Sterling fell briefly below $1.28 for the first time since late June and deepened its recent losses against the euro as gloom over Britain’s economic prospects and the Brexit process encouraged investors to push the pound lower.
The dollar rose against most Group-of-10 peers amid profit-taking on short positions and as fresh long exposure was added before the Federal Reserve’s annual economic symposium later this week.
The euro edged higher recovering from the day’s lows, though gains on strong private sector growth data from Germany remained muted as investors braced for speeches from European Central Bank President Mario Draghi this week.
A complete meltdown of UK key figures is already priced into EUR/GBP.
The Hong Kong dollar was again flirting with a decade-low as it weakened against its US counterpart two weeks after the city’s de facto central bank moved to shore up the currency.
Few investors believe the currency has started a fresh appreciation cycle.
HSBC Holdings, Citigroup and Morgan Stanley see mounting evidence that global markets are in the last stage of their rallies before a downturn in the business cycle.
The derivatives industry can breathe a sigh of relief regarding new variation margin (VM) requirements, as it now looks like majority of market participants will be ready for them, according to the International Swaps and Derivatives Association (ISDA).
US bank regulators proposed holding off on implementing stricter capital rules for smaller banks while the agencies review ways to simplify requirements for less complex institutions.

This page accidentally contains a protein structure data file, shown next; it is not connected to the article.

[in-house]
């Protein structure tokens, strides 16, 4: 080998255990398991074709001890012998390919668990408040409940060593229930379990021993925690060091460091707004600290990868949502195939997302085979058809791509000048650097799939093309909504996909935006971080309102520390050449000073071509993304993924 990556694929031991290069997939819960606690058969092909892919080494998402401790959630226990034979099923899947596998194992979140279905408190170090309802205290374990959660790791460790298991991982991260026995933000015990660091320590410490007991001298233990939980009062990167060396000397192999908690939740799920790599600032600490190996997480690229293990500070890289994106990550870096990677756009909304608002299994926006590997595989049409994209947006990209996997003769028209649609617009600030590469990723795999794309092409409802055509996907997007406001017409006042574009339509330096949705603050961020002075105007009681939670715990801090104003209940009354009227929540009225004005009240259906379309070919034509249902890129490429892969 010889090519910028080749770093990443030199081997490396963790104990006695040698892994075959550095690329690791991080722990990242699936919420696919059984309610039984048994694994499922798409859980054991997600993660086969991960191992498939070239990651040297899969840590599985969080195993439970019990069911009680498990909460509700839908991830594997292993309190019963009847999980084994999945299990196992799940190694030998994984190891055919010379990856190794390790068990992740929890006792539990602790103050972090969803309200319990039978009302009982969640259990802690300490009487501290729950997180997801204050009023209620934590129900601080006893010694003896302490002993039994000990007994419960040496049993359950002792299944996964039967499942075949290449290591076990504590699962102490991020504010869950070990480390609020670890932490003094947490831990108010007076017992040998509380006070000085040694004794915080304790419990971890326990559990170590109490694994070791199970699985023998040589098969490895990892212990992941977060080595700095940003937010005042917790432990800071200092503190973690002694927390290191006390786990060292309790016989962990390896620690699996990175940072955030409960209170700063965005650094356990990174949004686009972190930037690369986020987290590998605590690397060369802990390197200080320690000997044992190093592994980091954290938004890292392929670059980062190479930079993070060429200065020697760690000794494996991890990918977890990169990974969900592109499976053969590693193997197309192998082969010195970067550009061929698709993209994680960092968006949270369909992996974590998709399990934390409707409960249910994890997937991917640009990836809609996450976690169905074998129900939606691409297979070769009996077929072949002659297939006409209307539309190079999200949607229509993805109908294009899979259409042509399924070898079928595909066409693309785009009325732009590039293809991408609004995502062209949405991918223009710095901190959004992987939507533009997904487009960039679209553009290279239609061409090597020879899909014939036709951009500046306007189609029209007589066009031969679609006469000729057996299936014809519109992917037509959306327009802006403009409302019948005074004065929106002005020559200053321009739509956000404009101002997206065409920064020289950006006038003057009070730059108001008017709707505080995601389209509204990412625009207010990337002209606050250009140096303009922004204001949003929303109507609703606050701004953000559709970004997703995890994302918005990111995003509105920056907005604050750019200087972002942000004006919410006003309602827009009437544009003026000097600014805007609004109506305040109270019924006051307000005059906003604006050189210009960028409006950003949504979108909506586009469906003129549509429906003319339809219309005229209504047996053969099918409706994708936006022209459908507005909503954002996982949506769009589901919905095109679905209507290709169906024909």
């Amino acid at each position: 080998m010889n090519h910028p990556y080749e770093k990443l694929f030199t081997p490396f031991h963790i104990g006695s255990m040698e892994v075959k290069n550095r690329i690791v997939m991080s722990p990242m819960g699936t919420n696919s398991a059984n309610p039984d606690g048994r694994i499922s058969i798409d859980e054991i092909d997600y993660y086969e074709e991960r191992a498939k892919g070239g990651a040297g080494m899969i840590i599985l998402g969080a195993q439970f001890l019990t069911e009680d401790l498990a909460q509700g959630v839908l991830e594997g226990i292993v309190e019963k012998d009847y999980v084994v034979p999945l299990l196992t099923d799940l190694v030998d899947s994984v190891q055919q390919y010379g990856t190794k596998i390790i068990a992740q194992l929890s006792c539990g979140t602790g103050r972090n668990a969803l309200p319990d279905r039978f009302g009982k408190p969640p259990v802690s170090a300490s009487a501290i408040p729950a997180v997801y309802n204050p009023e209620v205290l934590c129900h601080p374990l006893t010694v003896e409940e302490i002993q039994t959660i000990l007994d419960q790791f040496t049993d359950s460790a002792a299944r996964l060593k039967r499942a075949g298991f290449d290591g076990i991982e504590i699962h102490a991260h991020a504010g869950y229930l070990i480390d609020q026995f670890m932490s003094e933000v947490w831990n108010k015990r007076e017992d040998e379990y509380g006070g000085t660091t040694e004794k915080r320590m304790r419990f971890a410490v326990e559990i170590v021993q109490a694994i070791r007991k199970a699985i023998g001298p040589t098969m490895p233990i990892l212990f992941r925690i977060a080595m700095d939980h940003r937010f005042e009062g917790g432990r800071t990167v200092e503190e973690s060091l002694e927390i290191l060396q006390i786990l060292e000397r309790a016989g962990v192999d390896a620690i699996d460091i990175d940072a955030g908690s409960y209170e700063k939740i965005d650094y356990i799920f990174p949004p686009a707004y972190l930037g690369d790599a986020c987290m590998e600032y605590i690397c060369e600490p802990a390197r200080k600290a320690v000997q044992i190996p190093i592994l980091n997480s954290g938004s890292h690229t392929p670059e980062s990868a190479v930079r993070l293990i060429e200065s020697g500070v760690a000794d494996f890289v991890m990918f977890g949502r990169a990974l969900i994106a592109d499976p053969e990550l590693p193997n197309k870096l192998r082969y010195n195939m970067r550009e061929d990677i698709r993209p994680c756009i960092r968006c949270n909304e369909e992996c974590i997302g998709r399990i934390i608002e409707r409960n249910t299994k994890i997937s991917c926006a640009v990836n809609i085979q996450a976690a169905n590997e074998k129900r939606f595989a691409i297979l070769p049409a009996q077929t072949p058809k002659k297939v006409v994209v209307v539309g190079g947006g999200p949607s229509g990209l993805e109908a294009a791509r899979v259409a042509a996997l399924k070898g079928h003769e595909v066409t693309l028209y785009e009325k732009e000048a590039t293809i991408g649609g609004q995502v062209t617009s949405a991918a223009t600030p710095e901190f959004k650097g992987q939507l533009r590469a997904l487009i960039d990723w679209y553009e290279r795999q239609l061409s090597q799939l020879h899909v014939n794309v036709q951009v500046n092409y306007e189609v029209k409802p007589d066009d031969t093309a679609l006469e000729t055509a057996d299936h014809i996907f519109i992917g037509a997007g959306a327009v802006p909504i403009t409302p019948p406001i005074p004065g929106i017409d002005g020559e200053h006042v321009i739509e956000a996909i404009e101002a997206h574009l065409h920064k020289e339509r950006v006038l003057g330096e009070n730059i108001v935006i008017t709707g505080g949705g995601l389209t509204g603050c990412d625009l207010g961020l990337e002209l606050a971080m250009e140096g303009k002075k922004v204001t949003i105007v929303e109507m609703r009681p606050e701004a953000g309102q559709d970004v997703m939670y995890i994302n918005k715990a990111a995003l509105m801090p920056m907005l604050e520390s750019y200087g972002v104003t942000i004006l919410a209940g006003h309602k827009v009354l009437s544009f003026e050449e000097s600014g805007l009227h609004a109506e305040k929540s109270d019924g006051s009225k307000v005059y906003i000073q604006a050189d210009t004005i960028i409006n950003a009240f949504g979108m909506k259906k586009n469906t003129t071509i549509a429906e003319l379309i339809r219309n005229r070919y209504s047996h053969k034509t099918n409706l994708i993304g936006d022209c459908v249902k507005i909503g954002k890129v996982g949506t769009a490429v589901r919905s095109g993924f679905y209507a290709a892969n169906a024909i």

Inter-agency consensus may prove more elusive on altering prop-trading definitions.
Investment bank now targeting Volcker rule in DC lobbying after Obama-era battering.
CloudMargin and DTCC-Euroclear’s GlobalCollateral unit have entered into an agreement to connect CloudMargin with the latter’s Margin Transit Utility (MTU).
Mark Cuban wants in on the cryptocurrency boom even if it turns out he’s right that bitcoin is in a bubble.
Banks are faced with more competitive disruption from tech behemoths than financial technology (fintech) start-ups, according to a report by the World Economic Forum (WEF).
Asia Pacific currencies were down against the dollar to varying degrees ahead of this week’s gathering of central bankers in Jackson Hole.
Asian currencies were steady, supported by improving risk sentiment due to easing concerns over geopolitical risks in the region.
The Turkish lira is maintaining its upward trend against the dollar, which began in February this year.